The biggest team they'll ever be on

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The biggest team they'll ever be on

LONDON (AP) -- The U.S. men's Olympic basketball team is favored to win again, and some think it's a matter of the players just showing up.

If that's the case, they could be in real trouble.

Showing up anywhere has been difficult for the Americans, whose traveling woes have nothing to do with a call by the referee.

Friday they arrived nearly 20 minutes after the scheduled start for their opening press conference, making anxious photographers wait extra long for that first click when LeBron James, Kobe Bryant and the rest of the reigning gold medalists walked in.

"Two days we've had nothing but issues with transportation. No one's fault in particular, just general," USA Basketball chairman Jerry Colangelo said. "We've been through so many neighborhoods, when this is over we're going to be able to do a little history on the city of London."

The bus carrying the U.S. team Friday drove to the wrong gate, which when the heightened security is factored in at an Olympics venue, may as well be the wrong city. The team had a similar problem on its first trip to see the basketball arena Thursday, along with going to the wrong place after its arrival in London from Barcelona, Spain.

U.S. coach Mike Krzyzewski joked that he wants his team to be as consistent with its shooting as the team's bus drivers have been with their loss of direction.

"So far we've gotten lost on every one of our bus trips, so right now it feels chaotic," he said.
They'll hope to have an easier time figuring out the route to the gold medal podium.

Before arriving in London, things had been going more smoothly for the Americans. They fit in five exhibition victories around the casinos of Las Vegas, a meeting with President Barack Obama in Washington before taking a day off to enjoy the sun and shops of Spain on Wednesday.

U.S. guard Russell Westbrook looked like he had just come from Barcelona, wearing shower shoes along with his U.S. basketball warmup suit.

The Americans aren't quite the megastars they were four years in Beijing, where basketball was wildly popular. Still, they're different than almost all the other athletes here, that being reinforced when the communications official reminded media that the press conference time shouldn't be used for player autographs or personal photos.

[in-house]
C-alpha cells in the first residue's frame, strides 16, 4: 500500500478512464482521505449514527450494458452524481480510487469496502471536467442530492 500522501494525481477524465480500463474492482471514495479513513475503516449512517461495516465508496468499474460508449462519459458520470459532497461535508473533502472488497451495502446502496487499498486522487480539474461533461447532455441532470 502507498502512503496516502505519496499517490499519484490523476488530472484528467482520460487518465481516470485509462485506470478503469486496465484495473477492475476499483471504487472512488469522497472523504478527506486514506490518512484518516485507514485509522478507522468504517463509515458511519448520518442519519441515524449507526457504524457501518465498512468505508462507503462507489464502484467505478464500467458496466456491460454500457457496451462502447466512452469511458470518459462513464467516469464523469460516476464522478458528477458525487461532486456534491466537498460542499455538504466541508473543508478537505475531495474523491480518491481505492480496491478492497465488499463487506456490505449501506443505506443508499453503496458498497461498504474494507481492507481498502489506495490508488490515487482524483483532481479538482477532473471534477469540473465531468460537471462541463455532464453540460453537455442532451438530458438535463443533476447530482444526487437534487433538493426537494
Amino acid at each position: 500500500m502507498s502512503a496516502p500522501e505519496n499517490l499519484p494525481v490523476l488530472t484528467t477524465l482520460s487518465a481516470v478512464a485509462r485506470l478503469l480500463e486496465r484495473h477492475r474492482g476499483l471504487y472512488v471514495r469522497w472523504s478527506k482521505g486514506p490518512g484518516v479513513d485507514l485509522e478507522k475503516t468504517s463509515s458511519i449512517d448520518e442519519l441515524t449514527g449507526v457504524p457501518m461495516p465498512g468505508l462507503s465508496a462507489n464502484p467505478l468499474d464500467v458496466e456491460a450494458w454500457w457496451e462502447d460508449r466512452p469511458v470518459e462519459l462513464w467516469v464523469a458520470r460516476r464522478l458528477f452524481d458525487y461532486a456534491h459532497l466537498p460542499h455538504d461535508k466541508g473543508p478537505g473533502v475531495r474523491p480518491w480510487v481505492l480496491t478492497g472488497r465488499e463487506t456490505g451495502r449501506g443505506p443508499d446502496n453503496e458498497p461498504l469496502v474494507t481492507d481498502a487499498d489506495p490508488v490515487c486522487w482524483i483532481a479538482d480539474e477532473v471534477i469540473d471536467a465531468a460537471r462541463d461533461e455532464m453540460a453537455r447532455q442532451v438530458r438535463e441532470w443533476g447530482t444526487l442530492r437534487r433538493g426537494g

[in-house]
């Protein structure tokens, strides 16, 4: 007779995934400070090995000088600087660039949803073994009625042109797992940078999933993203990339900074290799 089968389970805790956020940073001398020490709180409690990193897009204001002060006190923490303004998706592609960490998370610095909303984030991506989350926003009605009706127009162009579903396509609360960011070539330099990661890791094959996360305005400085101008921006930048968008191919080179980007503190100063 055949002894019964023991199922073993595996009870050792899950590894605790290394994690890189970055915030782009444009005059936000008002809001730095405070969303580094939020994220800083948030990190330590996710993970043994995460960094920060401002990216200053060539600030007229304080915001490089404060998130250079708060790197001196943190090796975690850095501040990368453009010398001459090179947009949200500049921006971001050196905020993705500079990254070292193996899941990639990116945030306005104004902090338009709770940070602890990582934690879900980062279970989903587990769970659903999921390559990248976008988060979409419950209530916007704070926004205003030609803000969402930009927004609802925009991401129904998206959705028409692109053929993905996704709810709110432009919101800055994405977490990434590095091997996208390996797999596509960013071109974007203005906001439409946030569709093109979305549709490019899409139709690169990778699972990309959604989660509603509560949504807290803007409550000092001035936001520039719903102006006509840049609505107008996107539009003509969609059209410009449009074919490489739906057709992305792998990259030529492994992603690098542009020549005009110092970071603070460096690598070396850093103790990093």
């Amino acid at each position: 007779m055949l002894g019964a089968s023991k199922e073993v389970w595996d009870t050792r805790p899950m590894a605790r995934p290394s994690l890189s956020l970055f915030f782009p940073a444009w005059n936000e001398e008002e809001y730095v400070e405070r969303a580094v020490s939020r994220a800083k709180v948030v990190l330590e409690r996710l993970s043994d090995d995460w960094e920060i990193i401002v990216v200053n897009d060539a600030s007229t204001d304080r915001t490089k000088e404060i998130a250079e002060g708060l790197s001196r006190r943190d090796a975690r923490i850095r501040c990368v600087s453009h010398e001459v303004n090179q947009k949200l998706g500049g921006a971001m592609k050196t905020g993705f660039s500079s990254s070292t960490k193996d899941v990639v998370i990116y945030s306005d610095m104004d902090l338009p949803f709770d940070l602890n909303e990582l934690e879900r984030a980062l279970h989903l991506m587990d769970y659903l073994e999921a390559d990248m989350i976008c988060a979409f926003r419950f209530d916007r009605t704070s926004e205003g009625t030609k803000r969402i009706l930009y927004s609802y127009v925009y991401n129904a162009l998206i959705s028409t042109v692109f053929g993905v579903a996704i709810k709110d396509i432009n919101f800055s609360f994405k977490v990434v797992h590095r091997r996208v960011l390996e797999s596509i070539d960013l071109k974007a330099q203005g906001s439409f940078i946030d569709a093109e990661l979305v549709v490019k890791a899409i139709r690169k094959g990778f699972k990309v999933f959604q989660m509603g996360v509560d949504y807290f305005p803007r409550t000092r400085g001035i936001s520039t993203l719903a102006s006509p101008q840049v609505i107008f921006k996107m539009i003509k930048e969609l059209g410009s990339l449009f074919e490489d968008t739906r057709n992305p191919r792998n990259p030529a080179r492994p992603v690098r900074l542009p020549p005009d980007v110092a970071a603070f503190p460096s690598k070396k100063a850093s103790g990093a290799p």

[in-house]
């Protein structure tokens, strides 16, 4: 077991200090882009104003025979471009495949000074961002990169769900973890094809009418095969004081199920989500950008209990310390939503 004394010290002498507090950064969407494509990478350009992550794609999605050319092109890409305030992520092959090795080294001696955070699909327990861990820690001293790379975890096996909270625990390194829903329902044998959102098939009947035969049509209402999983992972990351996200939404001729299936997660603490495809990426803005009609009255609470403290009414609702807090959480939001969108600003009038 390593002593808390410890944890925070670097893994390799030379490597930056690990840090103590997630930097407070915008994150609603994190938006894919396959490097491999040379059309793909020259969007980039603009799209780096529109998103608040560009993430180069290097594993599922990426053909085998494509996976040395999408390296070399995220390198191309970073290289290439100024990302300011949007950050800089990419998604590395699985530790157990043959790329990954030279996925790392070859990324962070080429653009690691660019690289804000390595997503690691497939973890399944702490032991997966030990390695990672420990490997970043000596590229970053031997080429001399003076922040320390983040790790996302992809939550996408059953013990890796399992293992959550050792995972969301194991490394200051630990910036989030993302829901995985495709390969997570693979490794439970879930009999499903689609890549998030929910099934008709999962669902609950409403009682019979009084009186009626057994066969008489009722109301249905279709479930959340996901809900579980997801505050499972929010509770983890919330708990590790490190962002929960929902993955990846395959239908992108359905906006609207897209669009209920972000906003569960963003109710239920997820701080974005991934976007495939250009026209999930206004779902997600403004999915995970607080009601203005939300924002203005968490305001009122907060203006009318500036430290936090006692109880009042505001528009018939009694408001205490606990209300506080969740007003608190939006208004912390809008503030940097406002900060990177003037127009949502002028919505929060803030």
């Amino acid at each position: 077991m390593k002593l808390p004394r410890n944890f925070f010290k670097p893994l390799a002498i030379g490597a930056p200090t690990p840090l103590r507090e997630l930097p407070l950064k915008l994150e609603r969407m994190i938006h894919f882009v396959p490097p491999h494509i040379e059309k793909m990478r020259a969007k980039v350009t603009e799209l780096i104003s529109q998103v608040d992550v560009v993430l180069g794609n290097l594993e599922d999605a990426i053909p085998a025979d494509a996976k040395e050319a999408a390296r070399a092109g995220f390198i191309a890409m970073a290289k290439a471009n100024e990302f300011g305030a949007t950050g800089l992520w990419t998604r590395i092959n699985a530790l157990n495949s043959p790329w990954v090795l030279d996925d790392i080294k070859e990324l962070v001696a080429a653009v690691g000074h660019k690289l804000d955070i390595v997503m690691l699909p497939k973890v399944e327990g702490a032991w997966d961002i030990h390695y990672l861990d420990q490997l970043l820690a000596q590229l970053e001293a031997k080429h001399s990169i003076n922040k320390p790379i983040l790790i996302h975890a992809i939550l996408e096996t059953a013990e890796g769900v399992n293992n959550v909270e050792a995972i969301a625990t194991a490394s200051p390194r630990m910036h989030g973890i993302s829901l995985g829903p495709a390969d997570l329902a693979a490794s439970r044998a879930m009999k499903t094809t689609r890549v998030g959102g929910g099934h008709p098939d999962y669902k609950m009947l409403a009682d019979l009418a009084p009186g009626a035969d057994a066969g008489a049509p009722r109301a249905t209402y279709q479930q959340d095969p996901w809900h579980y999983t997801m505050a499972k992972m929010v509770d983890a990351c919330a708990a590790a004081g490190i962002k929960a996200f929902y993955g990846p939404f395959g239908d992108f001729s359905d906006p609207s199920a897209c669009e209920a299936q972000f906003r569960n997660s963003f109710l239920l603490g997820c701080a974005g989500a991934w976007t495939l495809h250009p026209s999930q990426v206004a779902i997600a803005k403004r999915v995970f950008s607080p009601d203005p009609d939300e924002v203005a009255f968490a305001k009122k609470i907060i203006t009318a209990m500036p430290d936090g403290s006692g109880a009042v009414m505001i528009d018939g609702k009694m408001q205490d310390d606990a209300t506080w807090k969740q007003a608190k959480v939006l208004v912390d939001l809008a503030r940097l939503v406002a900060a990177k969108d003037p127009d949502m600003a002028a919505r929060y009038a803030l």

But the players are trying to act like regular Olympians, touring the athlete's village Thursday and meeting fellow American competitors such as sprinter Tyson Gay and swimmer Jason Lezak.

"It got crazy, it got hectic, but in a fun way," forward Carmelo Anthony said. "Everybody wanted pictures. We was out there just having fun, mingling with the other athletes, not just from the U.S. but from other countries. It feels good to be loved around the world."
Chris Paul said it's a mutual lovefest.

"I was explaining to (Westbrook) and (Kevin Durant) what's so cool about the Olympics is they are on the biggest team you'll ever be on," Paul said. "You see all the athletes with USA T-shirts on ... we're all teammates."

They begin play Sunday against France, a medal contender led by Spurs All-Star Tony Parker that features six NBA players, trailing only the U.S. for most in the field. The French are in a group of teams along with Spain, Argentina and Brazil -- all of whom lost to the Americans in exhibition play -- who could challenge a U.S. team that believes it's better than it was in 2008 but recognizes that its opponents are, too, and won't take anything for granted.

"I think there's always a target on our back and every team, their biggest game is against us," swingman Andre Iguodala said. "I feel like some teams are happy with just losing by less than 10. We had exhibition games where teams, they lost, but they were just happy it wasn't a 50-point game. And then sometimes even back home, like, we can't be arrogant. We have to be humble and we have to go in every game, play hard, play respectful, because anything done the wrong the way on our end will be blown out of proportion. So we're kind of, that microscope has been put on us."

The Americans were never threatened in 2008 until the gold-medal game, when they pulled away in the final two minutes to beat Spain by 11. They had some difficult stretches in exhibition play, trailing Brazil and Spain after one quarter and having a 20-point lead cut to four in the final minutes by Argentina, so they aren't assuming a simple path back to gold.

"I don't think anything's going to be easy," guard Deron Williams said.

Not even the bus rides.

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Nats reveal exactly how sick Drew really was after his walkoff triple

Nats reveal exactly how sick Drew really was after his walkoff triple

Often times with professional athletes, you can only find out how truly bad an injury or a predicament is once the game they had to perservere through is over. In hockey, it's after teams are eliminated from the playoffs that you learn who had the broken fingers and torn ligaments in their knee.